Themes and Meanings (Masterplots II: Poetry, Revised Edition)
“At the Ball Game” is a perfect example of Williams’s desire to create a new kind of poetry. In keeping with other writers of the modernist period (roughly from the 1890’s to the 1940’s), Williams equates style with meaning: The way he structures the poem is integral to what he wants to say through the poem.
For example, just as the crowd changes with no warning from delighting in beauty to jeering at its own members, so the poem, with its lack of punctuation and refusal to end a thought at the end of a line, keeps the reader from reaching a full stop until the very last line. The reader thereby witnesses the abrupt transformations as they occur; he or she sees the crowd go from a “uniform beauty” to a deadly and terrifying “Inquisition” in a matter of seconds.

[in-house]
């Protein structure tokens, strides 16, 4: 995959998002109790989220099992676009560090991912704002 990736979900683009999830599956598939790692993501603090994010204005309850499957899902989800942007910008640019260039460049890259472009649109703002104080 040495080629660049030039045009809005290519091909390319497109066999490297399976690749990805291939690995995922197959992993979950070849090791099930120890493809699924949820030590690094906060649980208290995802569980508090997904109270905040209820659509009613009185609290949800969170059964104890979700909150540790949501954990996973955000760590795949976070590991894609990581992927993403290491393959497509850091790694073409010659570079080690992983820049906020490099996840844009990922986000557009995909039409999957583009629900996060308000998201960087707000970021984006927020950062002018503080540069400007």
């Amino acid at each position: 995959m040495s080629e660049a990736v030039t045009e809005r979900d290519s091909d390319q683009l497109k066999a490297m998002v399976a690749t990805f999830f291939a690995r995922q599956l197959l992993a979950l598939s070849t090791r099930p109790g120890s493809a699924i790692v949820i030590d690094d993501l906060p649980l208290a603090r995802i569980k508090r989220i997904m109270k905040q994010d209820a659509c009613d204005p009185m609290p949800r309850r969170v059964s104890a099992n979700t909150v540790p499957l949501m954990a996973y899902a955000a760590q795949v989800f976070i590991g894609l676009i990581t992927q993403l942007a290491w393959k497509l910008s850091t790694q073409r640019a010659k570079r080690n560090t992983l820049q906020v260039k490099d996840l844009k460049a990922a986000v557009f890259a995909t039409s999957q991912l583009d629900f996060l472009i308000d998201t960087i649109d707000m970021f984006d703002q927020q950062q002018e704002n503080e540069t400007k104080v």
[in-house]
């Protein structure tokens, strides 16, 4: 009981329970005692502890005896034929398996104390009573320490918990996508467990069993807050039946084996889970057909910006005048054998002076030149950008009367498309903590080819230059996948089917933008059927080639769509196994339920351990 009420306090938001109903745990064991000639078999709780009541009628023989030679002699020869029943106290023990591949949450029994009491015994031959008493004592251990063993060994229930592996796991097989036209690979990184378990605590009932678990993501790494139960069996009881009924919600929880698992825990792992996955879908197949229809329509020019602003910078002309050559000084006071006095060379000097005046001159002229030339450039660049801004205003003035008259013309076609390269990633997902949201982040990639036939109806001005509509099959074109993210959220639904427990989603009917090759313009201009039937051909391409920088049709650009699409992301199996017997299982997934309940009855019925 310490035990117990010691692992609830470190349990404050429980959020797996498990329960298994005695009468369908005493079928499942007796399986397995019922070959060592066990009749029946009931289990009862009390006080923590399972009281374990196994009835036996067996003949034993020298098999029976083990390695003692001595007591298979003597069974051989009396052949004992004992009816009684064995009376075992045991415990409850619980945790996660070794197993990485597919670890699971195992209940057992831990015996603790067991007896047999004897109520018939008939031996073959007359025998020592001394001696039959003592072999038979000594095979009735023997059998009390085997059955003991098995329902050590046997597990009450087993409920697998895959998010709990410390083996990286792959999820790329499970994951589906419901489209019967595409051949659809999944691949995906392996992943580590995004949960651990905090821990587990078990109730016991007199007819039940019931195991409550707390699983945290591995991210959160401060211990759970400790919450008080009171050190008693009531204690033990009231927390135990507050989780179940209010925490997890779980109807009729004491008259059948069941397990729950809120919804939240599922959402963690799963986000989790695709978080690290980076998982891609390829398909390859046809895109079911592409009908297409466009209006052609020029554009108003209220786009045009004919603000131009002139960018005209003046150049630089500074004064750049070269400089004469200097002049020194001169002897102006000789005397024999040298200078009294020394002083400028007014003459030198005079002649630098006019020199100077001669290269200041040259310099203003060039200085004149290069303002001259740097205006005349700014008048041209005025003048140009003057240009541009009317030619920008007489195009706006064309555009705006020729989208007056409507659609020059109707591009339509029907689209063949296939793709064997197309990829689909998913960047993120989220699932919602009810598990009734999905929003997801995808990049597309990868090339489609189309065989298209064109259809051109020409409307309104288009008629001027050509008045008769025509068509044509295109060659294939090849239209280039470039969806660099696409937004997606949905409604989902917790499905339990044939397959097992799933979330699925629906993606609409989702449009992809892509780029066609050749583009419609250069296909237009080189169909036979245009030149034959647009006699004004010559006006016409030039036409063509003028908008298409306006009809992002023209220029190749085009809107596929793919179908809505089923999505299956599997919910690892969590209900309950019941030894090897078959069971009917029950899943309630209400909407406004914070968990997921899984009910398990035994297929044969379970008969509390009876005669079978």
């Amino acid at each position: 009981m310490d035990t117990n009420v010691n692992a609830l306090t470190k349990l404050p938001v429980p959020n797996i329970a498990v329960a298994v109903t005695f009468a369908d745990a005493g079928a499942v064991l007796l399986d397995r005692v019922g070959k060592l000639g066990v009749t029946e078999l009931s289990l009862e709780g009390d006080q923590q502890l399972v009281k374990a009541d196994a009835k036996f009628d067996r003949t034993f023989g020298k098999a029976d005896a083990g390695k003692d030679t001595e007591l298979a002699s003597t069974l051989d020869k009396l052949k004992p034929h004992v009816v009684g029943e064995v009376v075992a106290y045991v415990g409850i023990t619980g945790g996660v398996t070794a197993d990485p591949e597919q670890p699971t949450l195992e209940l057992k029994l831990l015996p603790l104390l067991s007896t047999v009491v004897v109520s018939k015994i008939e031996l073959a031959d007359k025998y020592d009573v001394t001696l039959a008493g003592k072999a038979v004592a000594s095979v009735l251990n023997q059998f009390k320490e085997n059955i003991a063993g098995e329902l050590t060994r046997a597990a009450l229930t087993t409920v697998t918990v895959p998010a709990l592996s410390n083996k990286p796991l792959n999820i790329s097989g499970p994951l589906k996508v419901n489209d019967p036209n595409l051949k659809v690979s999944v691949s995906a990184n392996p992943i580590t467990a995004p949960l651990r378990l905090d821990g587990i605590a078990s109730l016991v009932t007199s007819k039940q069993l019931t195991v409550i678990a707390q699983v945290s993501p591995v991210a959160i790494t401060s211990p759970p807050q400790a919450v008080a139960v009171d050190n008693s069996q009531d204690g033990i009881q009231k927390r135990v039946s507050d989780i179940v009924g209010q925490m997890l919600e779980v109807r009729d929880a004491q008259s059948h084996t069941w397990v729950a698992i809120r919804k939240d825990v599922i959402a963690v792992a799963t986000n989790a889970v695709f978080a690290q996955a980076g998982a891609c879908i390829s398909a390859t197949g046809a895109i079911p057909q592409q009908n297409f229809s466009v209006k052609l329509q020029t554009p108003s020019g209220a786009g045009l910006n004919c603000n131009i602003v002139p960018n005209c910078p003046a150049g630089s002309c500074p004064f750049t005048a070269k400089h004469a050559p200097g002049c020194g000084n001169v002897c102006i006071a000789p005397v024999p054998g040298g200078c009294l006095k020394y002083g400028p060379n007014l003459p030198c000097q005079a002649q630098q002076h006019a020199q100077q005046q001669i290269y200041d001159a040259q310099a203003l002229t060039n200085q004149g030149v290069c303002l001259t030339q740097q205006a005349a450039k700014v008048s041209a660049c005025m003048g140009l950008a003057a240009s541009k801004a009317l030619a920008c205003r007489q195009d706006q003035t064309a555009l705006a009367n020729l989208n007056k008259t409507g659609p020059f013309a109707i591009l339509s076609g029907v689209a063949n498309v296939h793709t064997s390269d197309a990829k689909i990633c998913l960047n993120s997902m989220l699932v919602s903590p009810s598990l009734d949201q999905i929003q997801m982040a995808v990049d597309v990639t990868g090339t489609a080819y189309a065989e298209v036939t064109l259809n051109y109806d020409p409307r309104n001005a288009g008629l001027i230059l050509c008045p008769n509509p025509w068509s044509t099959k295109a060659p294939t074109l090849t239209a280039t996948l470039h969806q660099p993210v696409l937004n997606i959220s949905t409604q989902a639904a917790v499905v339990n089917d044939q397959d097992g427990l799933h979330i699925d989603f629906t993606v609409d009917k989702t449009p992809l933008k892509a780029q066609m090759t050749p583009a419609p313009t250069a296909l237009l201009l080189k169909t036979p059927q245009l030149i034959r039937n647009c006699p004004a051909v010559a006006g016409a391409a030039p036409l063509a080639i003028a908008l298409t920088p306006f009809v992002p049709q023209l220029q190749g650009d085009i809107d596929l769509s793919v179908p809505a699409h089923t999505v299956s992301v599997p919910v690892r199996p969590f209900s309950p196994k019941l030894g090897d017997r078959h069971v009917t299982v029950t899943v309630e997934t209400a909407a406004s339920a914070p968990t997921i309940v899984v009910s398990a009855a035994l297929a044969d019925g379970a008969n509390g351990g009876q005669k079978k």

In this way, “At the Ball Game” strongly resembles Williams’s well-known poem “The Red Wheelbarrow.” The theme and style of “At the Ball Game” are dependent on the crowd, and what seems so simple at first becomes complicated by the end. For example, in reading the lines “So in detail they, the crowd,/ are beautiful/ for this/ to be warned against” (lines 11-14), one sees the continuation from line to line of a thought that instead of simply completing itself, transforms itself into something unexpected, challenging, and quite the opposite of where the thought started. The crowd’s momentary beauty lulls one into perceiving what is only partially...
(The entire section is 374 words.)
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